This book is an introduction to creative, or literary, nonfiction and to the art of writing fresh and original work. Presenting clear guidelines and fresh approaches to creativity, this well-written book explores the six basic approaches to non-fiction writing, differentiates between what is creative and what is utilitarian, and describes honest as opposed to deceitful work. Using short example essays to illustrate the key approaches of personal experience, biographical sketch, opinion, reflection, place, and historical incident, this book stresses the importance of learning to write by reading. Useful for individuals who wish to examine nonfiction essays critically, with the intention of writing themselves. Also, those who keep literary journals will benefit from this book.
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STEPHEN MINOT, Professor Emeritus of Creative Writing at the University of California, Riverside, has been teaching creative writing for thirty years. A writer himself, Minot has authored three novels, two collections of short stories, and three textbooks. His numerous short stories have appeared in such publications as The Atlantic, Harper's, The Kenyan Review, The Paris Review, and The Sewanee Review, among others. His work has been chosen to appear in The O. Henry Prize Stories collection, The Best American Short Stories, The Story, and New American Stories. Over the course of his career, Professor Minot has been the recipient of the Atlantic First Award as well as the Saxton Memorial Fellowship and the National Endowment for the Arts Fellowship for writing.Excerpt. © Reprinted by permission. All rights reserved.:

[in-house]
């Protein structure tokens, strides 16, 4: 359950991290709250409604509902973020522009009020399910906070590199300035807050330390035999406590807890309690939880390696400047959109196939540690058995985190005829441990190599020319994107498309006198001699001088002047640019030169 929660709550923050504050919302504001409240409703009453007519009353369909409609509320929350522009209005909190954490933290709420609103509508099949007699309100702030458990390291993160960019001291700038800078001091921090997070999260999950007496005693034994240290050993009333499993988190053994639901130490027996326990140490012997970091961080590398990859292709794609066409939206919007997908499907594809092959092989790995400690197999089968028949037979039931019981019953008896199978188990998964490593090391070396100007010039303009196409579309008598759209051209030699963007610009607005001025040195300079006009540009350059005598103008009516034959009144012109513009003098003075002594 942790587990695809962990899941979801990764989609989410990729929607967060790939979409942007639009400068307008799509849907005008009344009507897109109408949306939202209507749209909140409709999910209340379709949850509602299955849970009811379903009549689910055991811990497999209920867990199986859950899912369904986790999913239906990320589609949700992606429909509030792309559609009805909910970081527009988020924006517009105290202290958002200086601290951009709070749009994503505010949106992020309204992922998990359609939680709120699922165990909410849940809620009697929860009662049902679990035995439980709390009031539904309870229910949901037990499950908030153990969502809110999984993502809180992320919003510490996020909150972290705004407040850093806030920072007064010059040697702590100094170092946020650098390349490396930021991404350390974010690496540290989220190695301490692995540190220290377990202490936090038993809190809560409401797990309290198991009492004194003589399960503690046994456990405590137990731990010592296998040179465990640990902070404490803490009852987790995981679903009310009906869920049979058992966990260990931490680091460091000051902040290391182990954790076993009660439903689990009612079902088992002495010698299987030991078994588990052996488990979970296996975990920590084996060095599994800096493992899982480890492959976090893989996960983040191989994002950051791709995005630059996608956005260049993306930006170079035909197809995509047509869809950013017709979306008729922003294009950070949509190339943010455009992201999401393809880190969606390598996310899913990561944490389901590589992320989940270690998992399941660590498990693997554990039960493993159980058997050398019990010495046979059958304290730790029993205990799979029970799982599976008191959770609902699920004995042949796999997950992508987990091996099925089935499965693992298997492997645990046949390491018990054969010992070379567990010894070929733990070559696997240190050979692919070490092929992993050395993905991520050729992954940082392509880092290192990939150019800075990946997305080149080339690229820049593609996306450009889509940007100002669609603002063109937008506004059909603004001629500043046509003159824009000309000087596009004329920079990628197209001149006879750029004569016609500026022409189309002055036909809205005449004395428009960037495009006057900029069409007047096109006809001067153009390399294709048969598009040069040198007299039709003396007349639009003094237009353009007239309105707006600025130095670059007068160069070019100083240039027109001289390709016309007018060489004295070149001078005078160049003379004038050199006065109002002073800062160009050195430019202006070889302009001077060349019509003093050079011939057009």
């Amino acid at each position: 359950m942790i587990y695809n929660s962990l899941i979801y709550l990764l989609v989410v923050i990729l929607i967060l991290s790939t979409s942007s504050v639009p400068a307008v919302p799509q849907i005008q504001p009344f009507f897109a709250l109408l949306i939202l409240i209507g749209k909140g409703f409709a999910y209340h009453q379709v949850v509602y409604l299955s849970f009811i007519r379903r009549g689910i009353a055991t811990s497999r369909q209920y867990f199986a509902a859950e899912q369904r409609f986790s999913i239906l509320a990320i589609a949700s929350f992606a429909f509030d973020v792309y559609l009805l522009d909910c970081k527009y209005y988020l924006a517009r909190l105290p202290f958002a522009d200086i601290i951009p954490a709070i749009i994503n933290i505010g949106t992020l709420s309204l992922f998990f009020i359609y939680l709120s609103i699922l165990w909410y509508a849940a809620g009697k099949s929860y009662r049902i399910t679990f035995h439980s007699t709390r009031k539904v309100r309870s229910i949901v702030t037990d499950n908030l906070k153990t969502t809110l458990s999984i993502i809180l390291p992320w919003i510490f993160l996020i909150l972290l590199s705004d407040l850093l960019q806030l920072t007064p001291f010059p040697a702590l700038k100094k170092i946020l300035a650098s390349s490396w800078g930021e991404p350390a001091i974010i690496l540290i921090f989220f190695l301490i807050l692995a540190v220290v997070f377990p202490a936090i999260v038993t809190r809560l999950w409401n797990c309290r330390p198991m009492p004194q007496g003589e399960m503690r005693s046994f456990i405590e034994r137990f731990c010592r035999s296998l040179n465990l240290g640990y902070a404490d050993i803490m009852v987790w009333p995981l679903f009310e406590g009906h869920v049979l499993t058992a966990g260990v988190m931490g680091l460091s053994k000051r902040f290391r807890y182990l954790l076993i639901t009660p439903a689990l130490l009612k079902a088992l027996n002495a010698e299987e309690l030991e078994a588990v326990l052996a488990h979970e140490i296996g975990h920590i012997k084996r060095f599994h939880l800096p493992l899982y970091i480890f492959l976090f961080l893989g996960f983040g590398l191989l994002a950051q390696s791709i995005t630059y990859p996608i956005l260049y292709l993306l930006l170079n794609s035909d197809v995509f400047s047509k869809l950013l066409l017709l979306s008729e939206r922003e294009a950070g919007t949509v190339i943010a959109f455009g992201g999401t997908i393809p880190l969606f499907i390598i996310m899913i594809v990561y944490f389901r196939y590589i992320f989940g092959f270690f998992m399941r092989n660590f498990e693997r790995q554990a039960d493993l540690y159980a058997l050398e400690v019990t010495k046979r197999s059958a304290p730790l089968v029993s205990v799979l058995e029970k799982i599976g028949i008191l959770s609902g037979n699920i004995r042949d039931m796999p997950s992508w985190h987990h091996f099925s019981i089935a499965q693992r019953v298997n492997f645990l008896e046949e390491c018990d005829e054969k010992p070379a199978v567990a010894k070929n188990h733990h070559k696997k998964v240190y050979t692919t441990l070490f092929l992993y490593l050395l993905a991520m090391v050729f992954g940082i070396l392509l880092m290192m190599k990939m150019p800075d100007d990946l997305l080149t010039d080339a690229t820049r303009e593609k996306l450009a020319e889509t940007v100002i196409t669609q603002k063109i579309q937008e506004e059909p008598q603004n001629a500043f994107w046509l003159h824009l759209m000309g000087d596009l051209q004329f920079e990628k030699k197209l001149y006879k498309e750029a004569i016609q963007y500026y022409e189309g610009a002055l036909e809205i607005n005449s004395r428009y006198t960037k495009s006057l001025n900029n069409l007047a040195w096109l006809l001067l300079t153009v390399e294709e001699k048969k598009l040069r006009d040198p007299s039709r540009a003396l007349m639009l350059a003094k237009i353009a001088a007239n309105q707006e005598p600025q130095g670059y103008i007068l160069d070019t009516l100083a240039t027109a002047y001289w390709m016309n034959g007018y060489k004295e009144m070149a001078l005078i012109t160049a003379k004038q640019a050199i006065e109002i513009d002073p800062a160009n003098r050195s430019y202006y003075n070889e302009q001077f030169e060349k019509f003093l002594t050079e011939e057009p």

This text had its inception at a national conference of writers. I sat in on a panel made up of widely published nonfiction writers, prepared to team a thing or two. Before the readings, they discussed the genre. One of them said cheerfully, "Just what is creative nonfiction? Who knows? I guess it includes just about everything."
I wouldn't have minded if the statement had been made at a gathering of electrical engineers. They have their area of expertise and we writers have ours. But these panelists were writers. Experts. We came to hear them, pencils in hand. If electrical engineers were that careless about their trade, there would be fires all over town.
Clearly, a textbook was called for. The book, I decided, should explain why creative or literary nonfiction is different from utilitarian nonfiction. Significantly and definably different. That would be step one. The book should help students to examine literary nonfiction with the care it deserves. It should guide them in the art of close reading, their key to writing fresh and insightful literary nonfiction on their own.
My hope was to write an anti-textbook textbook. That is, a work that would persuade readers that the most effective study of literary nonfiction is literary nonfiction itself. Why write a book that challenges its own existence? Because not all students have mastered the art of close reading, and because without that rewarding and essential ability, they may find it difficult to improve their writing on their own.
There is a kissing-cousin relationship between this volume and my other textbook, Three Genres: The Writing of Poetry, Fiction, and Drama, also published by Prentice Hall. Or perhaps they are more like grandfather and grandson. Three Genres has been in print for close to 40 years and is now in its seventh edition. For a while I was tempted to include literary nonfiction in that text, replacing the drama section. But the demand for a nonfiction text seemed too great for such an amalgamation.